|Publication number||US6128094 A|
|Application number||US 09/112,104|
|Publication date||Oct 3, 2000|
|Filing date||Jul 8, 1998|
|Priority date||Jul 8, 1998|
|Also published as||US6515759|
|Publication number||09112104, 112104, US 6128094 A, US 6128094A, US-A-6128094, US6128094 A, US6128094A|
|Inventors||Kenneth K. Smith|
|Original Assignee||Hewlett-Packard Company|
|Export Citation||BiBTeX, EndNote, RefMan|
|Patent Citations (7), Non-Patent Citations (1), Referenced by (49), Classifications (15), Legal Events (5)|
|External Links: USPTO, USPTO Assignment, Espacenet|
This invention relates to a printer having a processor that executes a program stored in memory in the printer, and to systems and methods of executing stored program instructions.
A conventional laser printer generally includes a print engine, an input interface for receiving data to be printed, and a processor that supplies data to the print engine in response to the received input data. The input data conventionally includes instructions conforming to a page description language (PDL), such as PCL printer control language, marketed by Hewlett Packard, or the Postscript page description language, marketed by Adobe Systems. Due to the variety of instructions available in a PDL, a program written to process PDL instructions (a PDL interpreter) is usually fairly large, for example, on the order of 2 MByte. Storage of such a PDL interpreter program is conventionally provided in the printer in read only memory (ROM).
Generally two types of memory are used in the conventional laser printer. Programs having instructions to be executed by the processor, for example, may be stored in ROM or read/write memory; while variables used by the program (including data received to be printed) is stored in read/write memory. Memory systems are expandable so that the factory or user may add support for "built-in" features by adding additional preprogrammed ROM modules. Support for processing large amounts of data to be printed on a single sheet may be expanded by the factory or user by adding random access memory (RAM) modules for the read/write memory functions.
Generally, ROM access time is longer than the access time for RAM. Therefore, program instructions fetched from a ROM (e.g. for a PDL interpreter) will execute slower than program instructions fetched from a RAM. RAM, however, generally costs more than ROM. Although a user may add RAM to a printer, for example, to print complex images and to store a downloaded PDL interpreter (located in RAM for higher execution speed) the PDL interpreter may take up a great deal of RAM, offsetting the ability of the printer to print complex images.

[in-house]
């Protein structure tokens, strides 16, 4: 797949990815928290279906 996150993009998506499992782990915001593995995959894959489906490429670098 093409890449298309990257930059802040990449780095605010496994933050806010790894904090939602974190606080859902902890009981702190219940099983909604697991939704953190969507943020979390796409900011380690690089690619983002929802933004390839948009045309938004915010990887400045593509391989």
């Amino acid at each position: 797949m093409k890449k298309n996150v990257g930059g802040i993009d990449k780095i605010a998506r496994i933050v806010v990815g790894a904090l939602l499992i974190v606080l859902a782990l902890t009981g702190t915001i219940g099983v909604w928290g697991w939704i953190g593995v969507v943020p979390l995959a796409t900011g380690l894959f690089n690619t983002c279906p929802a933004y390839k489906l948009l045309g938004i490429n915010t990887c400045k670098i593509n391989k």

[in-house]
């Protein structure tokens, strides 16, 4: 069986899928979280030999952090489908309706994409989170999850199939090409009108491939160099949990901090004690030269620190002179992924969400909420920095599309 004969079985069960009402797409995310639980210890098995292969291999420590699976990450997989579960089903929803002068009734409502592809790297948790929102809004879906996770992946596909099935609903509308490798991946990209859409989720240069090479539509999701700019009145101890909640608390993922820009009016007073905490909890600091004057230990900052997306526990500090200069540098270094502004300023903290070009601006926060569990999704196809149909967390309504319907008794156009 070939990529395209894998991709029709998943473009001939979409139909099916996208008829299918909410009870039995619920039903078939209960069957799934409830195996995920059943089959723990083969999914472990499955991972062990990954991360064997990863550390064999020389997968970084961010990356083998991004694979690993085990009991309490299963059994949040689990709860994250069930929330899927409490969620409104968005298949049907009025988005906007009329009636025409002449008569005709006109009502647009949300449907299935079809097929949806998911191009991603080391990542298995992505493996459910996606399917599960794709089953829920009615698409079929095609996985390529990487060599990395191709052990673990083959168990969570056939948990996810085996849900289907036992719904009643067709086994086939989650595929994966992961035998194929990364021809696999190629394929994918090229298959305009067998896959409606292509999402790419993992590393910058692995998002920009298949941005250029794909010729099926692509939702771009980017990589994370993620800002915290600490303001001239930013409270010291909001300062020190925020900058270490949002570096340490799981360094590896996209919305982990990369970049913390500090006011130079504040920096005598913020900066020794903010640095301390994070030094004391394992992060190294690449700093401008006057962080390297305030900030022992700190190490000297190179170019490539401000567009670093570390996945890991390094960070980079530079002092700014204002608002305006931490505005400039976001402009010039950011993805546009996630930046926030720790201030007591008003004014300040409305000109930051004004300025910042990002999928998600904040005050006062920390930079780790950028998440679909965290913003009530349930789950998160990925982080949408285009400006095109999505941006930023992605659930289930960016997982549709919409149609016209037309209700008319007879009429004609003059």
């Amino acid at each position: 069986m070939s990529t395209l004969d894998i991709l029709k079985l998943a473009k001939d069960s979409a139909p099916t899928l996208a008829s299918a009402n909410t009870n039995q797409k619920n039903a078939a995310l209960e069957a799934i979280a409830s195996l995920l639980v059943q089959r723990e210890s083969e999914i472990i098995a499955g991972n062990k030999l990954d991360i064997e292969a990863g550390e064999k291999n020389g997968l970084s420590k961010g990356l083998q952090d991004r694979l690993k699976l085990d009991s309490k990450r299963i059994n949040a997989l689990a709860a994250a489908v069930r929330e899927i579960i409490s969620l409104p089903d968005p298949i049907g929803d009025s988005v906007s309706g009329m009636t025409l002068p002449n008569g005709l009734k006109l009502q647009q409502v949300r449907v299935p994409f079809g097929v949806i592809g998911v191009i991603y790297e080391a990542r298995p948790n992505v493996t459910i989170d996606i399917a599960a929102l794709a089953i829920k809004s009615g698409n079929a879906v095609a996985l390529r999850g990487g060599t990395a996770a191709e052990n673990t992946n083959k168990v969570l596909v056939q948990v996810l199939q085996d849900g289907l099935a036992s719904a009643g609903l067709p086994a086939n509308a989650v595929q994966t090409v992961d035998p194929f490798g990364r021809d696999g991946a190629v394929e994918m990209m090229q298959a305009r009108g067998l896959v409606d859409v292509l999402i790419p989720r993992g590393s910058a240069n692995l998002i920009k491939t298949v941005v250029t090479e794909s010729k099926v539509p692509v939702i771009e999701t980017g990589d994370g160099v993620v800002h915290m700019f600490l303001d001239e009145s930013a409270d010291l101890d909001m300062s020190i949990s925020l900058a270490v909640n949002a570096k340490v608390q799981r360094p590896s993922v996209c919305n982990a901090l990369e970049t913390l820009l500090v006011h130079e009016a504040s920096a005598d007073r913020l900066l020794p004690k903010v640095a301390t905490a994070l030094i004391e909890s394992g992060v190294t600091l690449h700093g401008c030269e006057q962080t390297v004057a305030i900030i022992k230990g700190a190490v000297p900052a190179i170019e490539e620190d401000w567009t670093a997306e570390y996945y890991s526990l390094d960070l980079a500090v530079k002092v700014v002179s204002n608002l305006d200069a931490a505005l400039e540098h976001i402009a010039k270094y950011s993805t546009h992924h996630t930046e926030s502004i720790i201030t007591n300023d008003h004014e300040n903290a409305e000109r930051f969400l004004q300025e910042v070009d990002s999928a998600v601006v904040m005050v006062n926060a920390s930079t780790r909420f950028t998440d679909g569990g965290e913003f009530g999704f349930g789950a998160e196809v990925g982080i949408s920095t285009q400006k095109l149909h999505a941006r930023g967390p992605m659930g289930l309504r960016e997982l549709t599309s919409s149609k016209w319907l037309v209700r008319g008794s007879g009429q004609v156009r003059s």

Without methods and systems of the present invention, the ability of a user to expand the capability of a printer will be limited. Users expect printers to print more complex images and interpret more complex PDLs. Cost and system reliability constraints, among other factors, limit the ability to meet these demands by simply adding RAM. Without the ability to expand printer capability in response to system software expansion, conventional printers become obsolete too quickly.
In view of the problems described above and related problems, the need remains particularly in printers, and generally in processors, for systems and methods of efficiently storing and executing programs.
A printer in one embodiment of the present invention includes a memory, a buffer, and a formatter. The memory stores a program in compressed form. The buffer receives input data from a provided computer. The formatter is coupled to the memory and to the buffer and determines an image in response to the input data. The formatter includes a decompressor, a cache, and a processor. The formatter receives at least a portion of the program from the memory and decompresses the portion to provide an instruction. The cache receives and stores the instruction. The processor receives the instruction from the cache and determines the image by executing the instruction. The print engine prints the image as determined by the formatter.
According to a first aspect of such an embodiment, storage of the program in memory requires less address space. Consequently, the printer may be provided at the same cost with more or longer programs, or the amount of memory may be reduced to reduce the cost of manufacturing the printer.
According to a second aspect, execution of the program fetched from the cache is faster than execution of an expanded program fetched from the memory. When the fetch access time for cache is much faster than the fetch access time for memory, a time savings develops that is more than sufficient for decompression, leaving a substantial net execution time savings.
According to another aspect, execution of a program for interpreting input data for forming an image to be printed is faster when program instructions are fetched from cache instead of being fetched from memory. Faster execution time permits a higher printing rate with respect to the same interpretation requirement or permits an alternate more sophisticated interpretation without adversely affecting the printing rate.